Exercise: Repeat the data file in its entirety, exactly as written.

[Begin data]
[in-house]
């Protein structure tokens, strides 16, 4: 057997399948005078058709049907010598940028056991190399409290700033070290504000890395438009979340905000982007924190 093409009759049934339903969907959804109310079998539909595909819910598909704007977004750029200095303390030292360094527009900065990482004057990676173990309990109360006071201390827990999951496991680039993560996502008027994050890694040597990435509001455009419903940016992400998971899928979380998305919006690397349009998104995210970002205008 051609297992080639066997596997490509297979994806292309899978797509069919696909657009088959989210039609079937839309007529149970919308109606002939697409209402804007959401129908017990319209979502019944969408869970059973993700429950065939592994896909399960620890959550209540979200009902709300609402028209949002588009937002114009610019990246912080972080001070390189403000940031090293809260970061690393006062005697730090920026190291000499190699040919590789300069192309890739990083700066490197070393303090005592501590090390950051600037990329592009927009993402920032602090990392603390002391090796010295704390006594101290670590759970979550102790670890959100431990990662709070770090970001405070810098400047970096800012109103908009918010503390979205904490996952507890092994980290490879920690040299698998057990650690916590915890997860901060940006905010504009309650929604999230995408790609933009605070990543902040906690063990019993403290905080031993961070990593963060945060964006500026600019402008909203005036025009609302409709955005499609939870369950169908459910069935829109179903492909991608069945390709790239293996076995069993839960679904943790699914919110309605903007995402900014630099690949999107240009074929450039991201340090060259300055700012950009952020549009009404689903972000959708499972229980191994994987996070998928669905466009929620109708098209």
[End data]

[in-house]
């Protein structure tokens, strides 16, 4: 057997399948005078058709049907010598940028056991190399409290700033070290504000890395438009979340905000982007924190 093409009759049934339903969907959804109310079998539909595909819910598909704007977004750029200095303390030292360094527009900065990482004057990676173990309990109360006071201390827990999951496991680039993560996502008027994050890694040597990435509001455009419903940016992400998971899928979380998305919006690397349009998104995210970002205008 051609297992080639066997596997490509297979994806292309899978797509069919696909657009088959989210039609079937839309007529149970919308109606002939697409209402804007959401129908017990319209979502019944969408869970059973993700429950065939592994896909399960620890959550209540979200009902709300609402028209949002588009937002114009610019990246912080972080001070390189403000940031090293809260970061690393006062005697730090920026190291000499190699040919590789300069192309890739990083700066490197070393303090005592501590090390950051600037990329592009927009993402920032602090990392603390002391090796010295704390006594101290670590759970979550102790670890959100431990990662709070770090970001405070810098400047970096800012109103908009918010503390979205904490996952507890092994980290490879920690040299698998057990650690916590915890997860901060940006905010504009309650929604999230995408790609933009605070990543902040906690063990019993403290905080031993961070990593963060945060964006500026600019402008909203005036025009609302409709955005499609939870369950169908459910069935829109179903492909991608069945390709790239293996076995069993839960679904943790699914919110309605903007995402900014630099690949999107240009074929450039991201340090060259300055700012950009952020549009009404689903972000959708499972229980191994994987996070998928669905466009929620109708098209």